8 Benefits to Investing In Vintage & Antique Jewelry

by Dani Chavez

I am often asked why I enjoy selling estate over modern over the years working in the antique jewelry industry. For me, antique jewelry tells a story, has a particular character, and shines just slightly differently. Unfortunately, many people in my generation do not pay attention to antique jewelry or care for it. This article outlines eight reasons why antique, vintage, and estate jewelry is worth the investment.

1920s Art Deco Pools of Light Necklace $2200

1. Environmentally Friendly

Commercial mining methods and techniques are enormously destructive for the Earth and scars the land’s face for generations to come. Living in Colorado, I see this first hand with the old miner’s tailings eroding into our rivers and streams, adding hazardous heavy metals to the waterways. Buying antique and vintage jewelry promotes precious metals and gemstones and is the most eco-friendly option in the jewelry market.

2. Better Quality Gemstones

Mollusks are the “canary in the coal mine” concerning oceans and pollution. The more polluted the oceans become, the lower the value of the pearl. The oceans were less polluted in the past, which produces a better quality pearl and cultured pearl. In the past, pearl farmers kept their oysters in the water for up to 7 years to get a nice, thick nacre coating on the seed bead.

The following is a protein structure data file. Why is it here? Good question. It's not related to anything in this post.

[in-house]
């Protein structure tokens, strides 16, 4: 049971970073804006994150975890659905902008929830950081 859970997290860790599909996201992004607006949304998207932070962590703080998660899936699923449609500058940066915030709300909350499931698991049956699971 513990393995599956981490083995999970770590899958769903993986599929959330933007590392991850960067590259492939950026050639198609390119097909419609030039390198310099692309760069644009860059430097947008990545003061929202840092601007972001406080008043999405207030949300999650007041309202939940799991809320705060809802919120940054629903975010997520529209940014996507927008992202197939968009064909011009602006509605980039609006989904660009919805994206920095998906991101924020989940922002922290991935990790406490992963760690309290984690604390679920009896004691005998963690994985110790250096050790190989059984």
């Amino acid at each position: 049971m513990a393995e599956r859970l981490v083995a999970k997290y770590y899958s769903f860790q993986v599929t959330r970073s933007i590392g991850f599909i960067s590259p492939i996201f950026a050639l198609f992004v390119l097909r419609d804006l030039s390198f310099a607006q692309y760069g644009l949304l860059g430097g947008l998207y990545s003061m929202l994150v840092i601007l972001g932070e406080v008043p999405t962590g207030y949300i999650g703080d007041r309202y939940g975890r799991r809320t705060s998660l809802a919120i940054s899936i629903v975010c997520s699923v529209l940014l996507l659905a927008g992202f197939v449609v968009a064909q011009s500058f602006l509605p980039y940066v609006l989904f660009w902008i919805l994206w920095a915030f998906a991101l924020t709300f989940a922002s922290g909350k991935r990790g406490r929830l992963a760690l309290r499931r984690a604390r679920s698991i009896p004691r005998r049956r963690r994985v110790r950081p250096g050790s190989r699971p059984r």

“The probable reason that nobody at Mikimoto wanted a writer to go to the pearl farms of Ago…was because something terrible was happening in that bay. Since the 1990s, pollution has been pouring into the water, partly as a result of careless husbandry but also from untreated sewage from all the hotels that bring people in to enjoy the ‘unspoiled wilderness’. No wonder the Japanese farmers were pulling out their oysters after just nine months: any longer than that and they risked losing most of their stock to the effluent in the water—it was killing the akoya oysters… Similar things are happening in Lake Biwa… Thanks to the pollution in the area, production at Lake Biwa has now declined almost to the point of nonexistence.”
― Victoria Finlay, Jewels: A Secret History

Legendary gemstone mines played out or under strict trade embargos still produced impeccable stones of the highest color and caliber. In 1871, the discovery of diamonds in the Kimberley fields in South Africa led to a diamond rush, which resulted in lower prices for consumers, and a broader audience to procure a diamond of their own.

The gemstone cutting methods also differed, with old mine and old European cuts dominating the market until the 20th century.

Edwardian Moonstone and Silver Festoon                                  Necklace $750

3. Crafted by Skilled Artisans

Before the Industrial Revolution, all gemstones were cut and set by candlelight. Each piece was conceived and manufactured by highly skilled jewelers who were often 5th, 6th, or 7th generation in the industry. Jewelers often apprenticed for years until they acquired the skills to become master jewelers and create independently.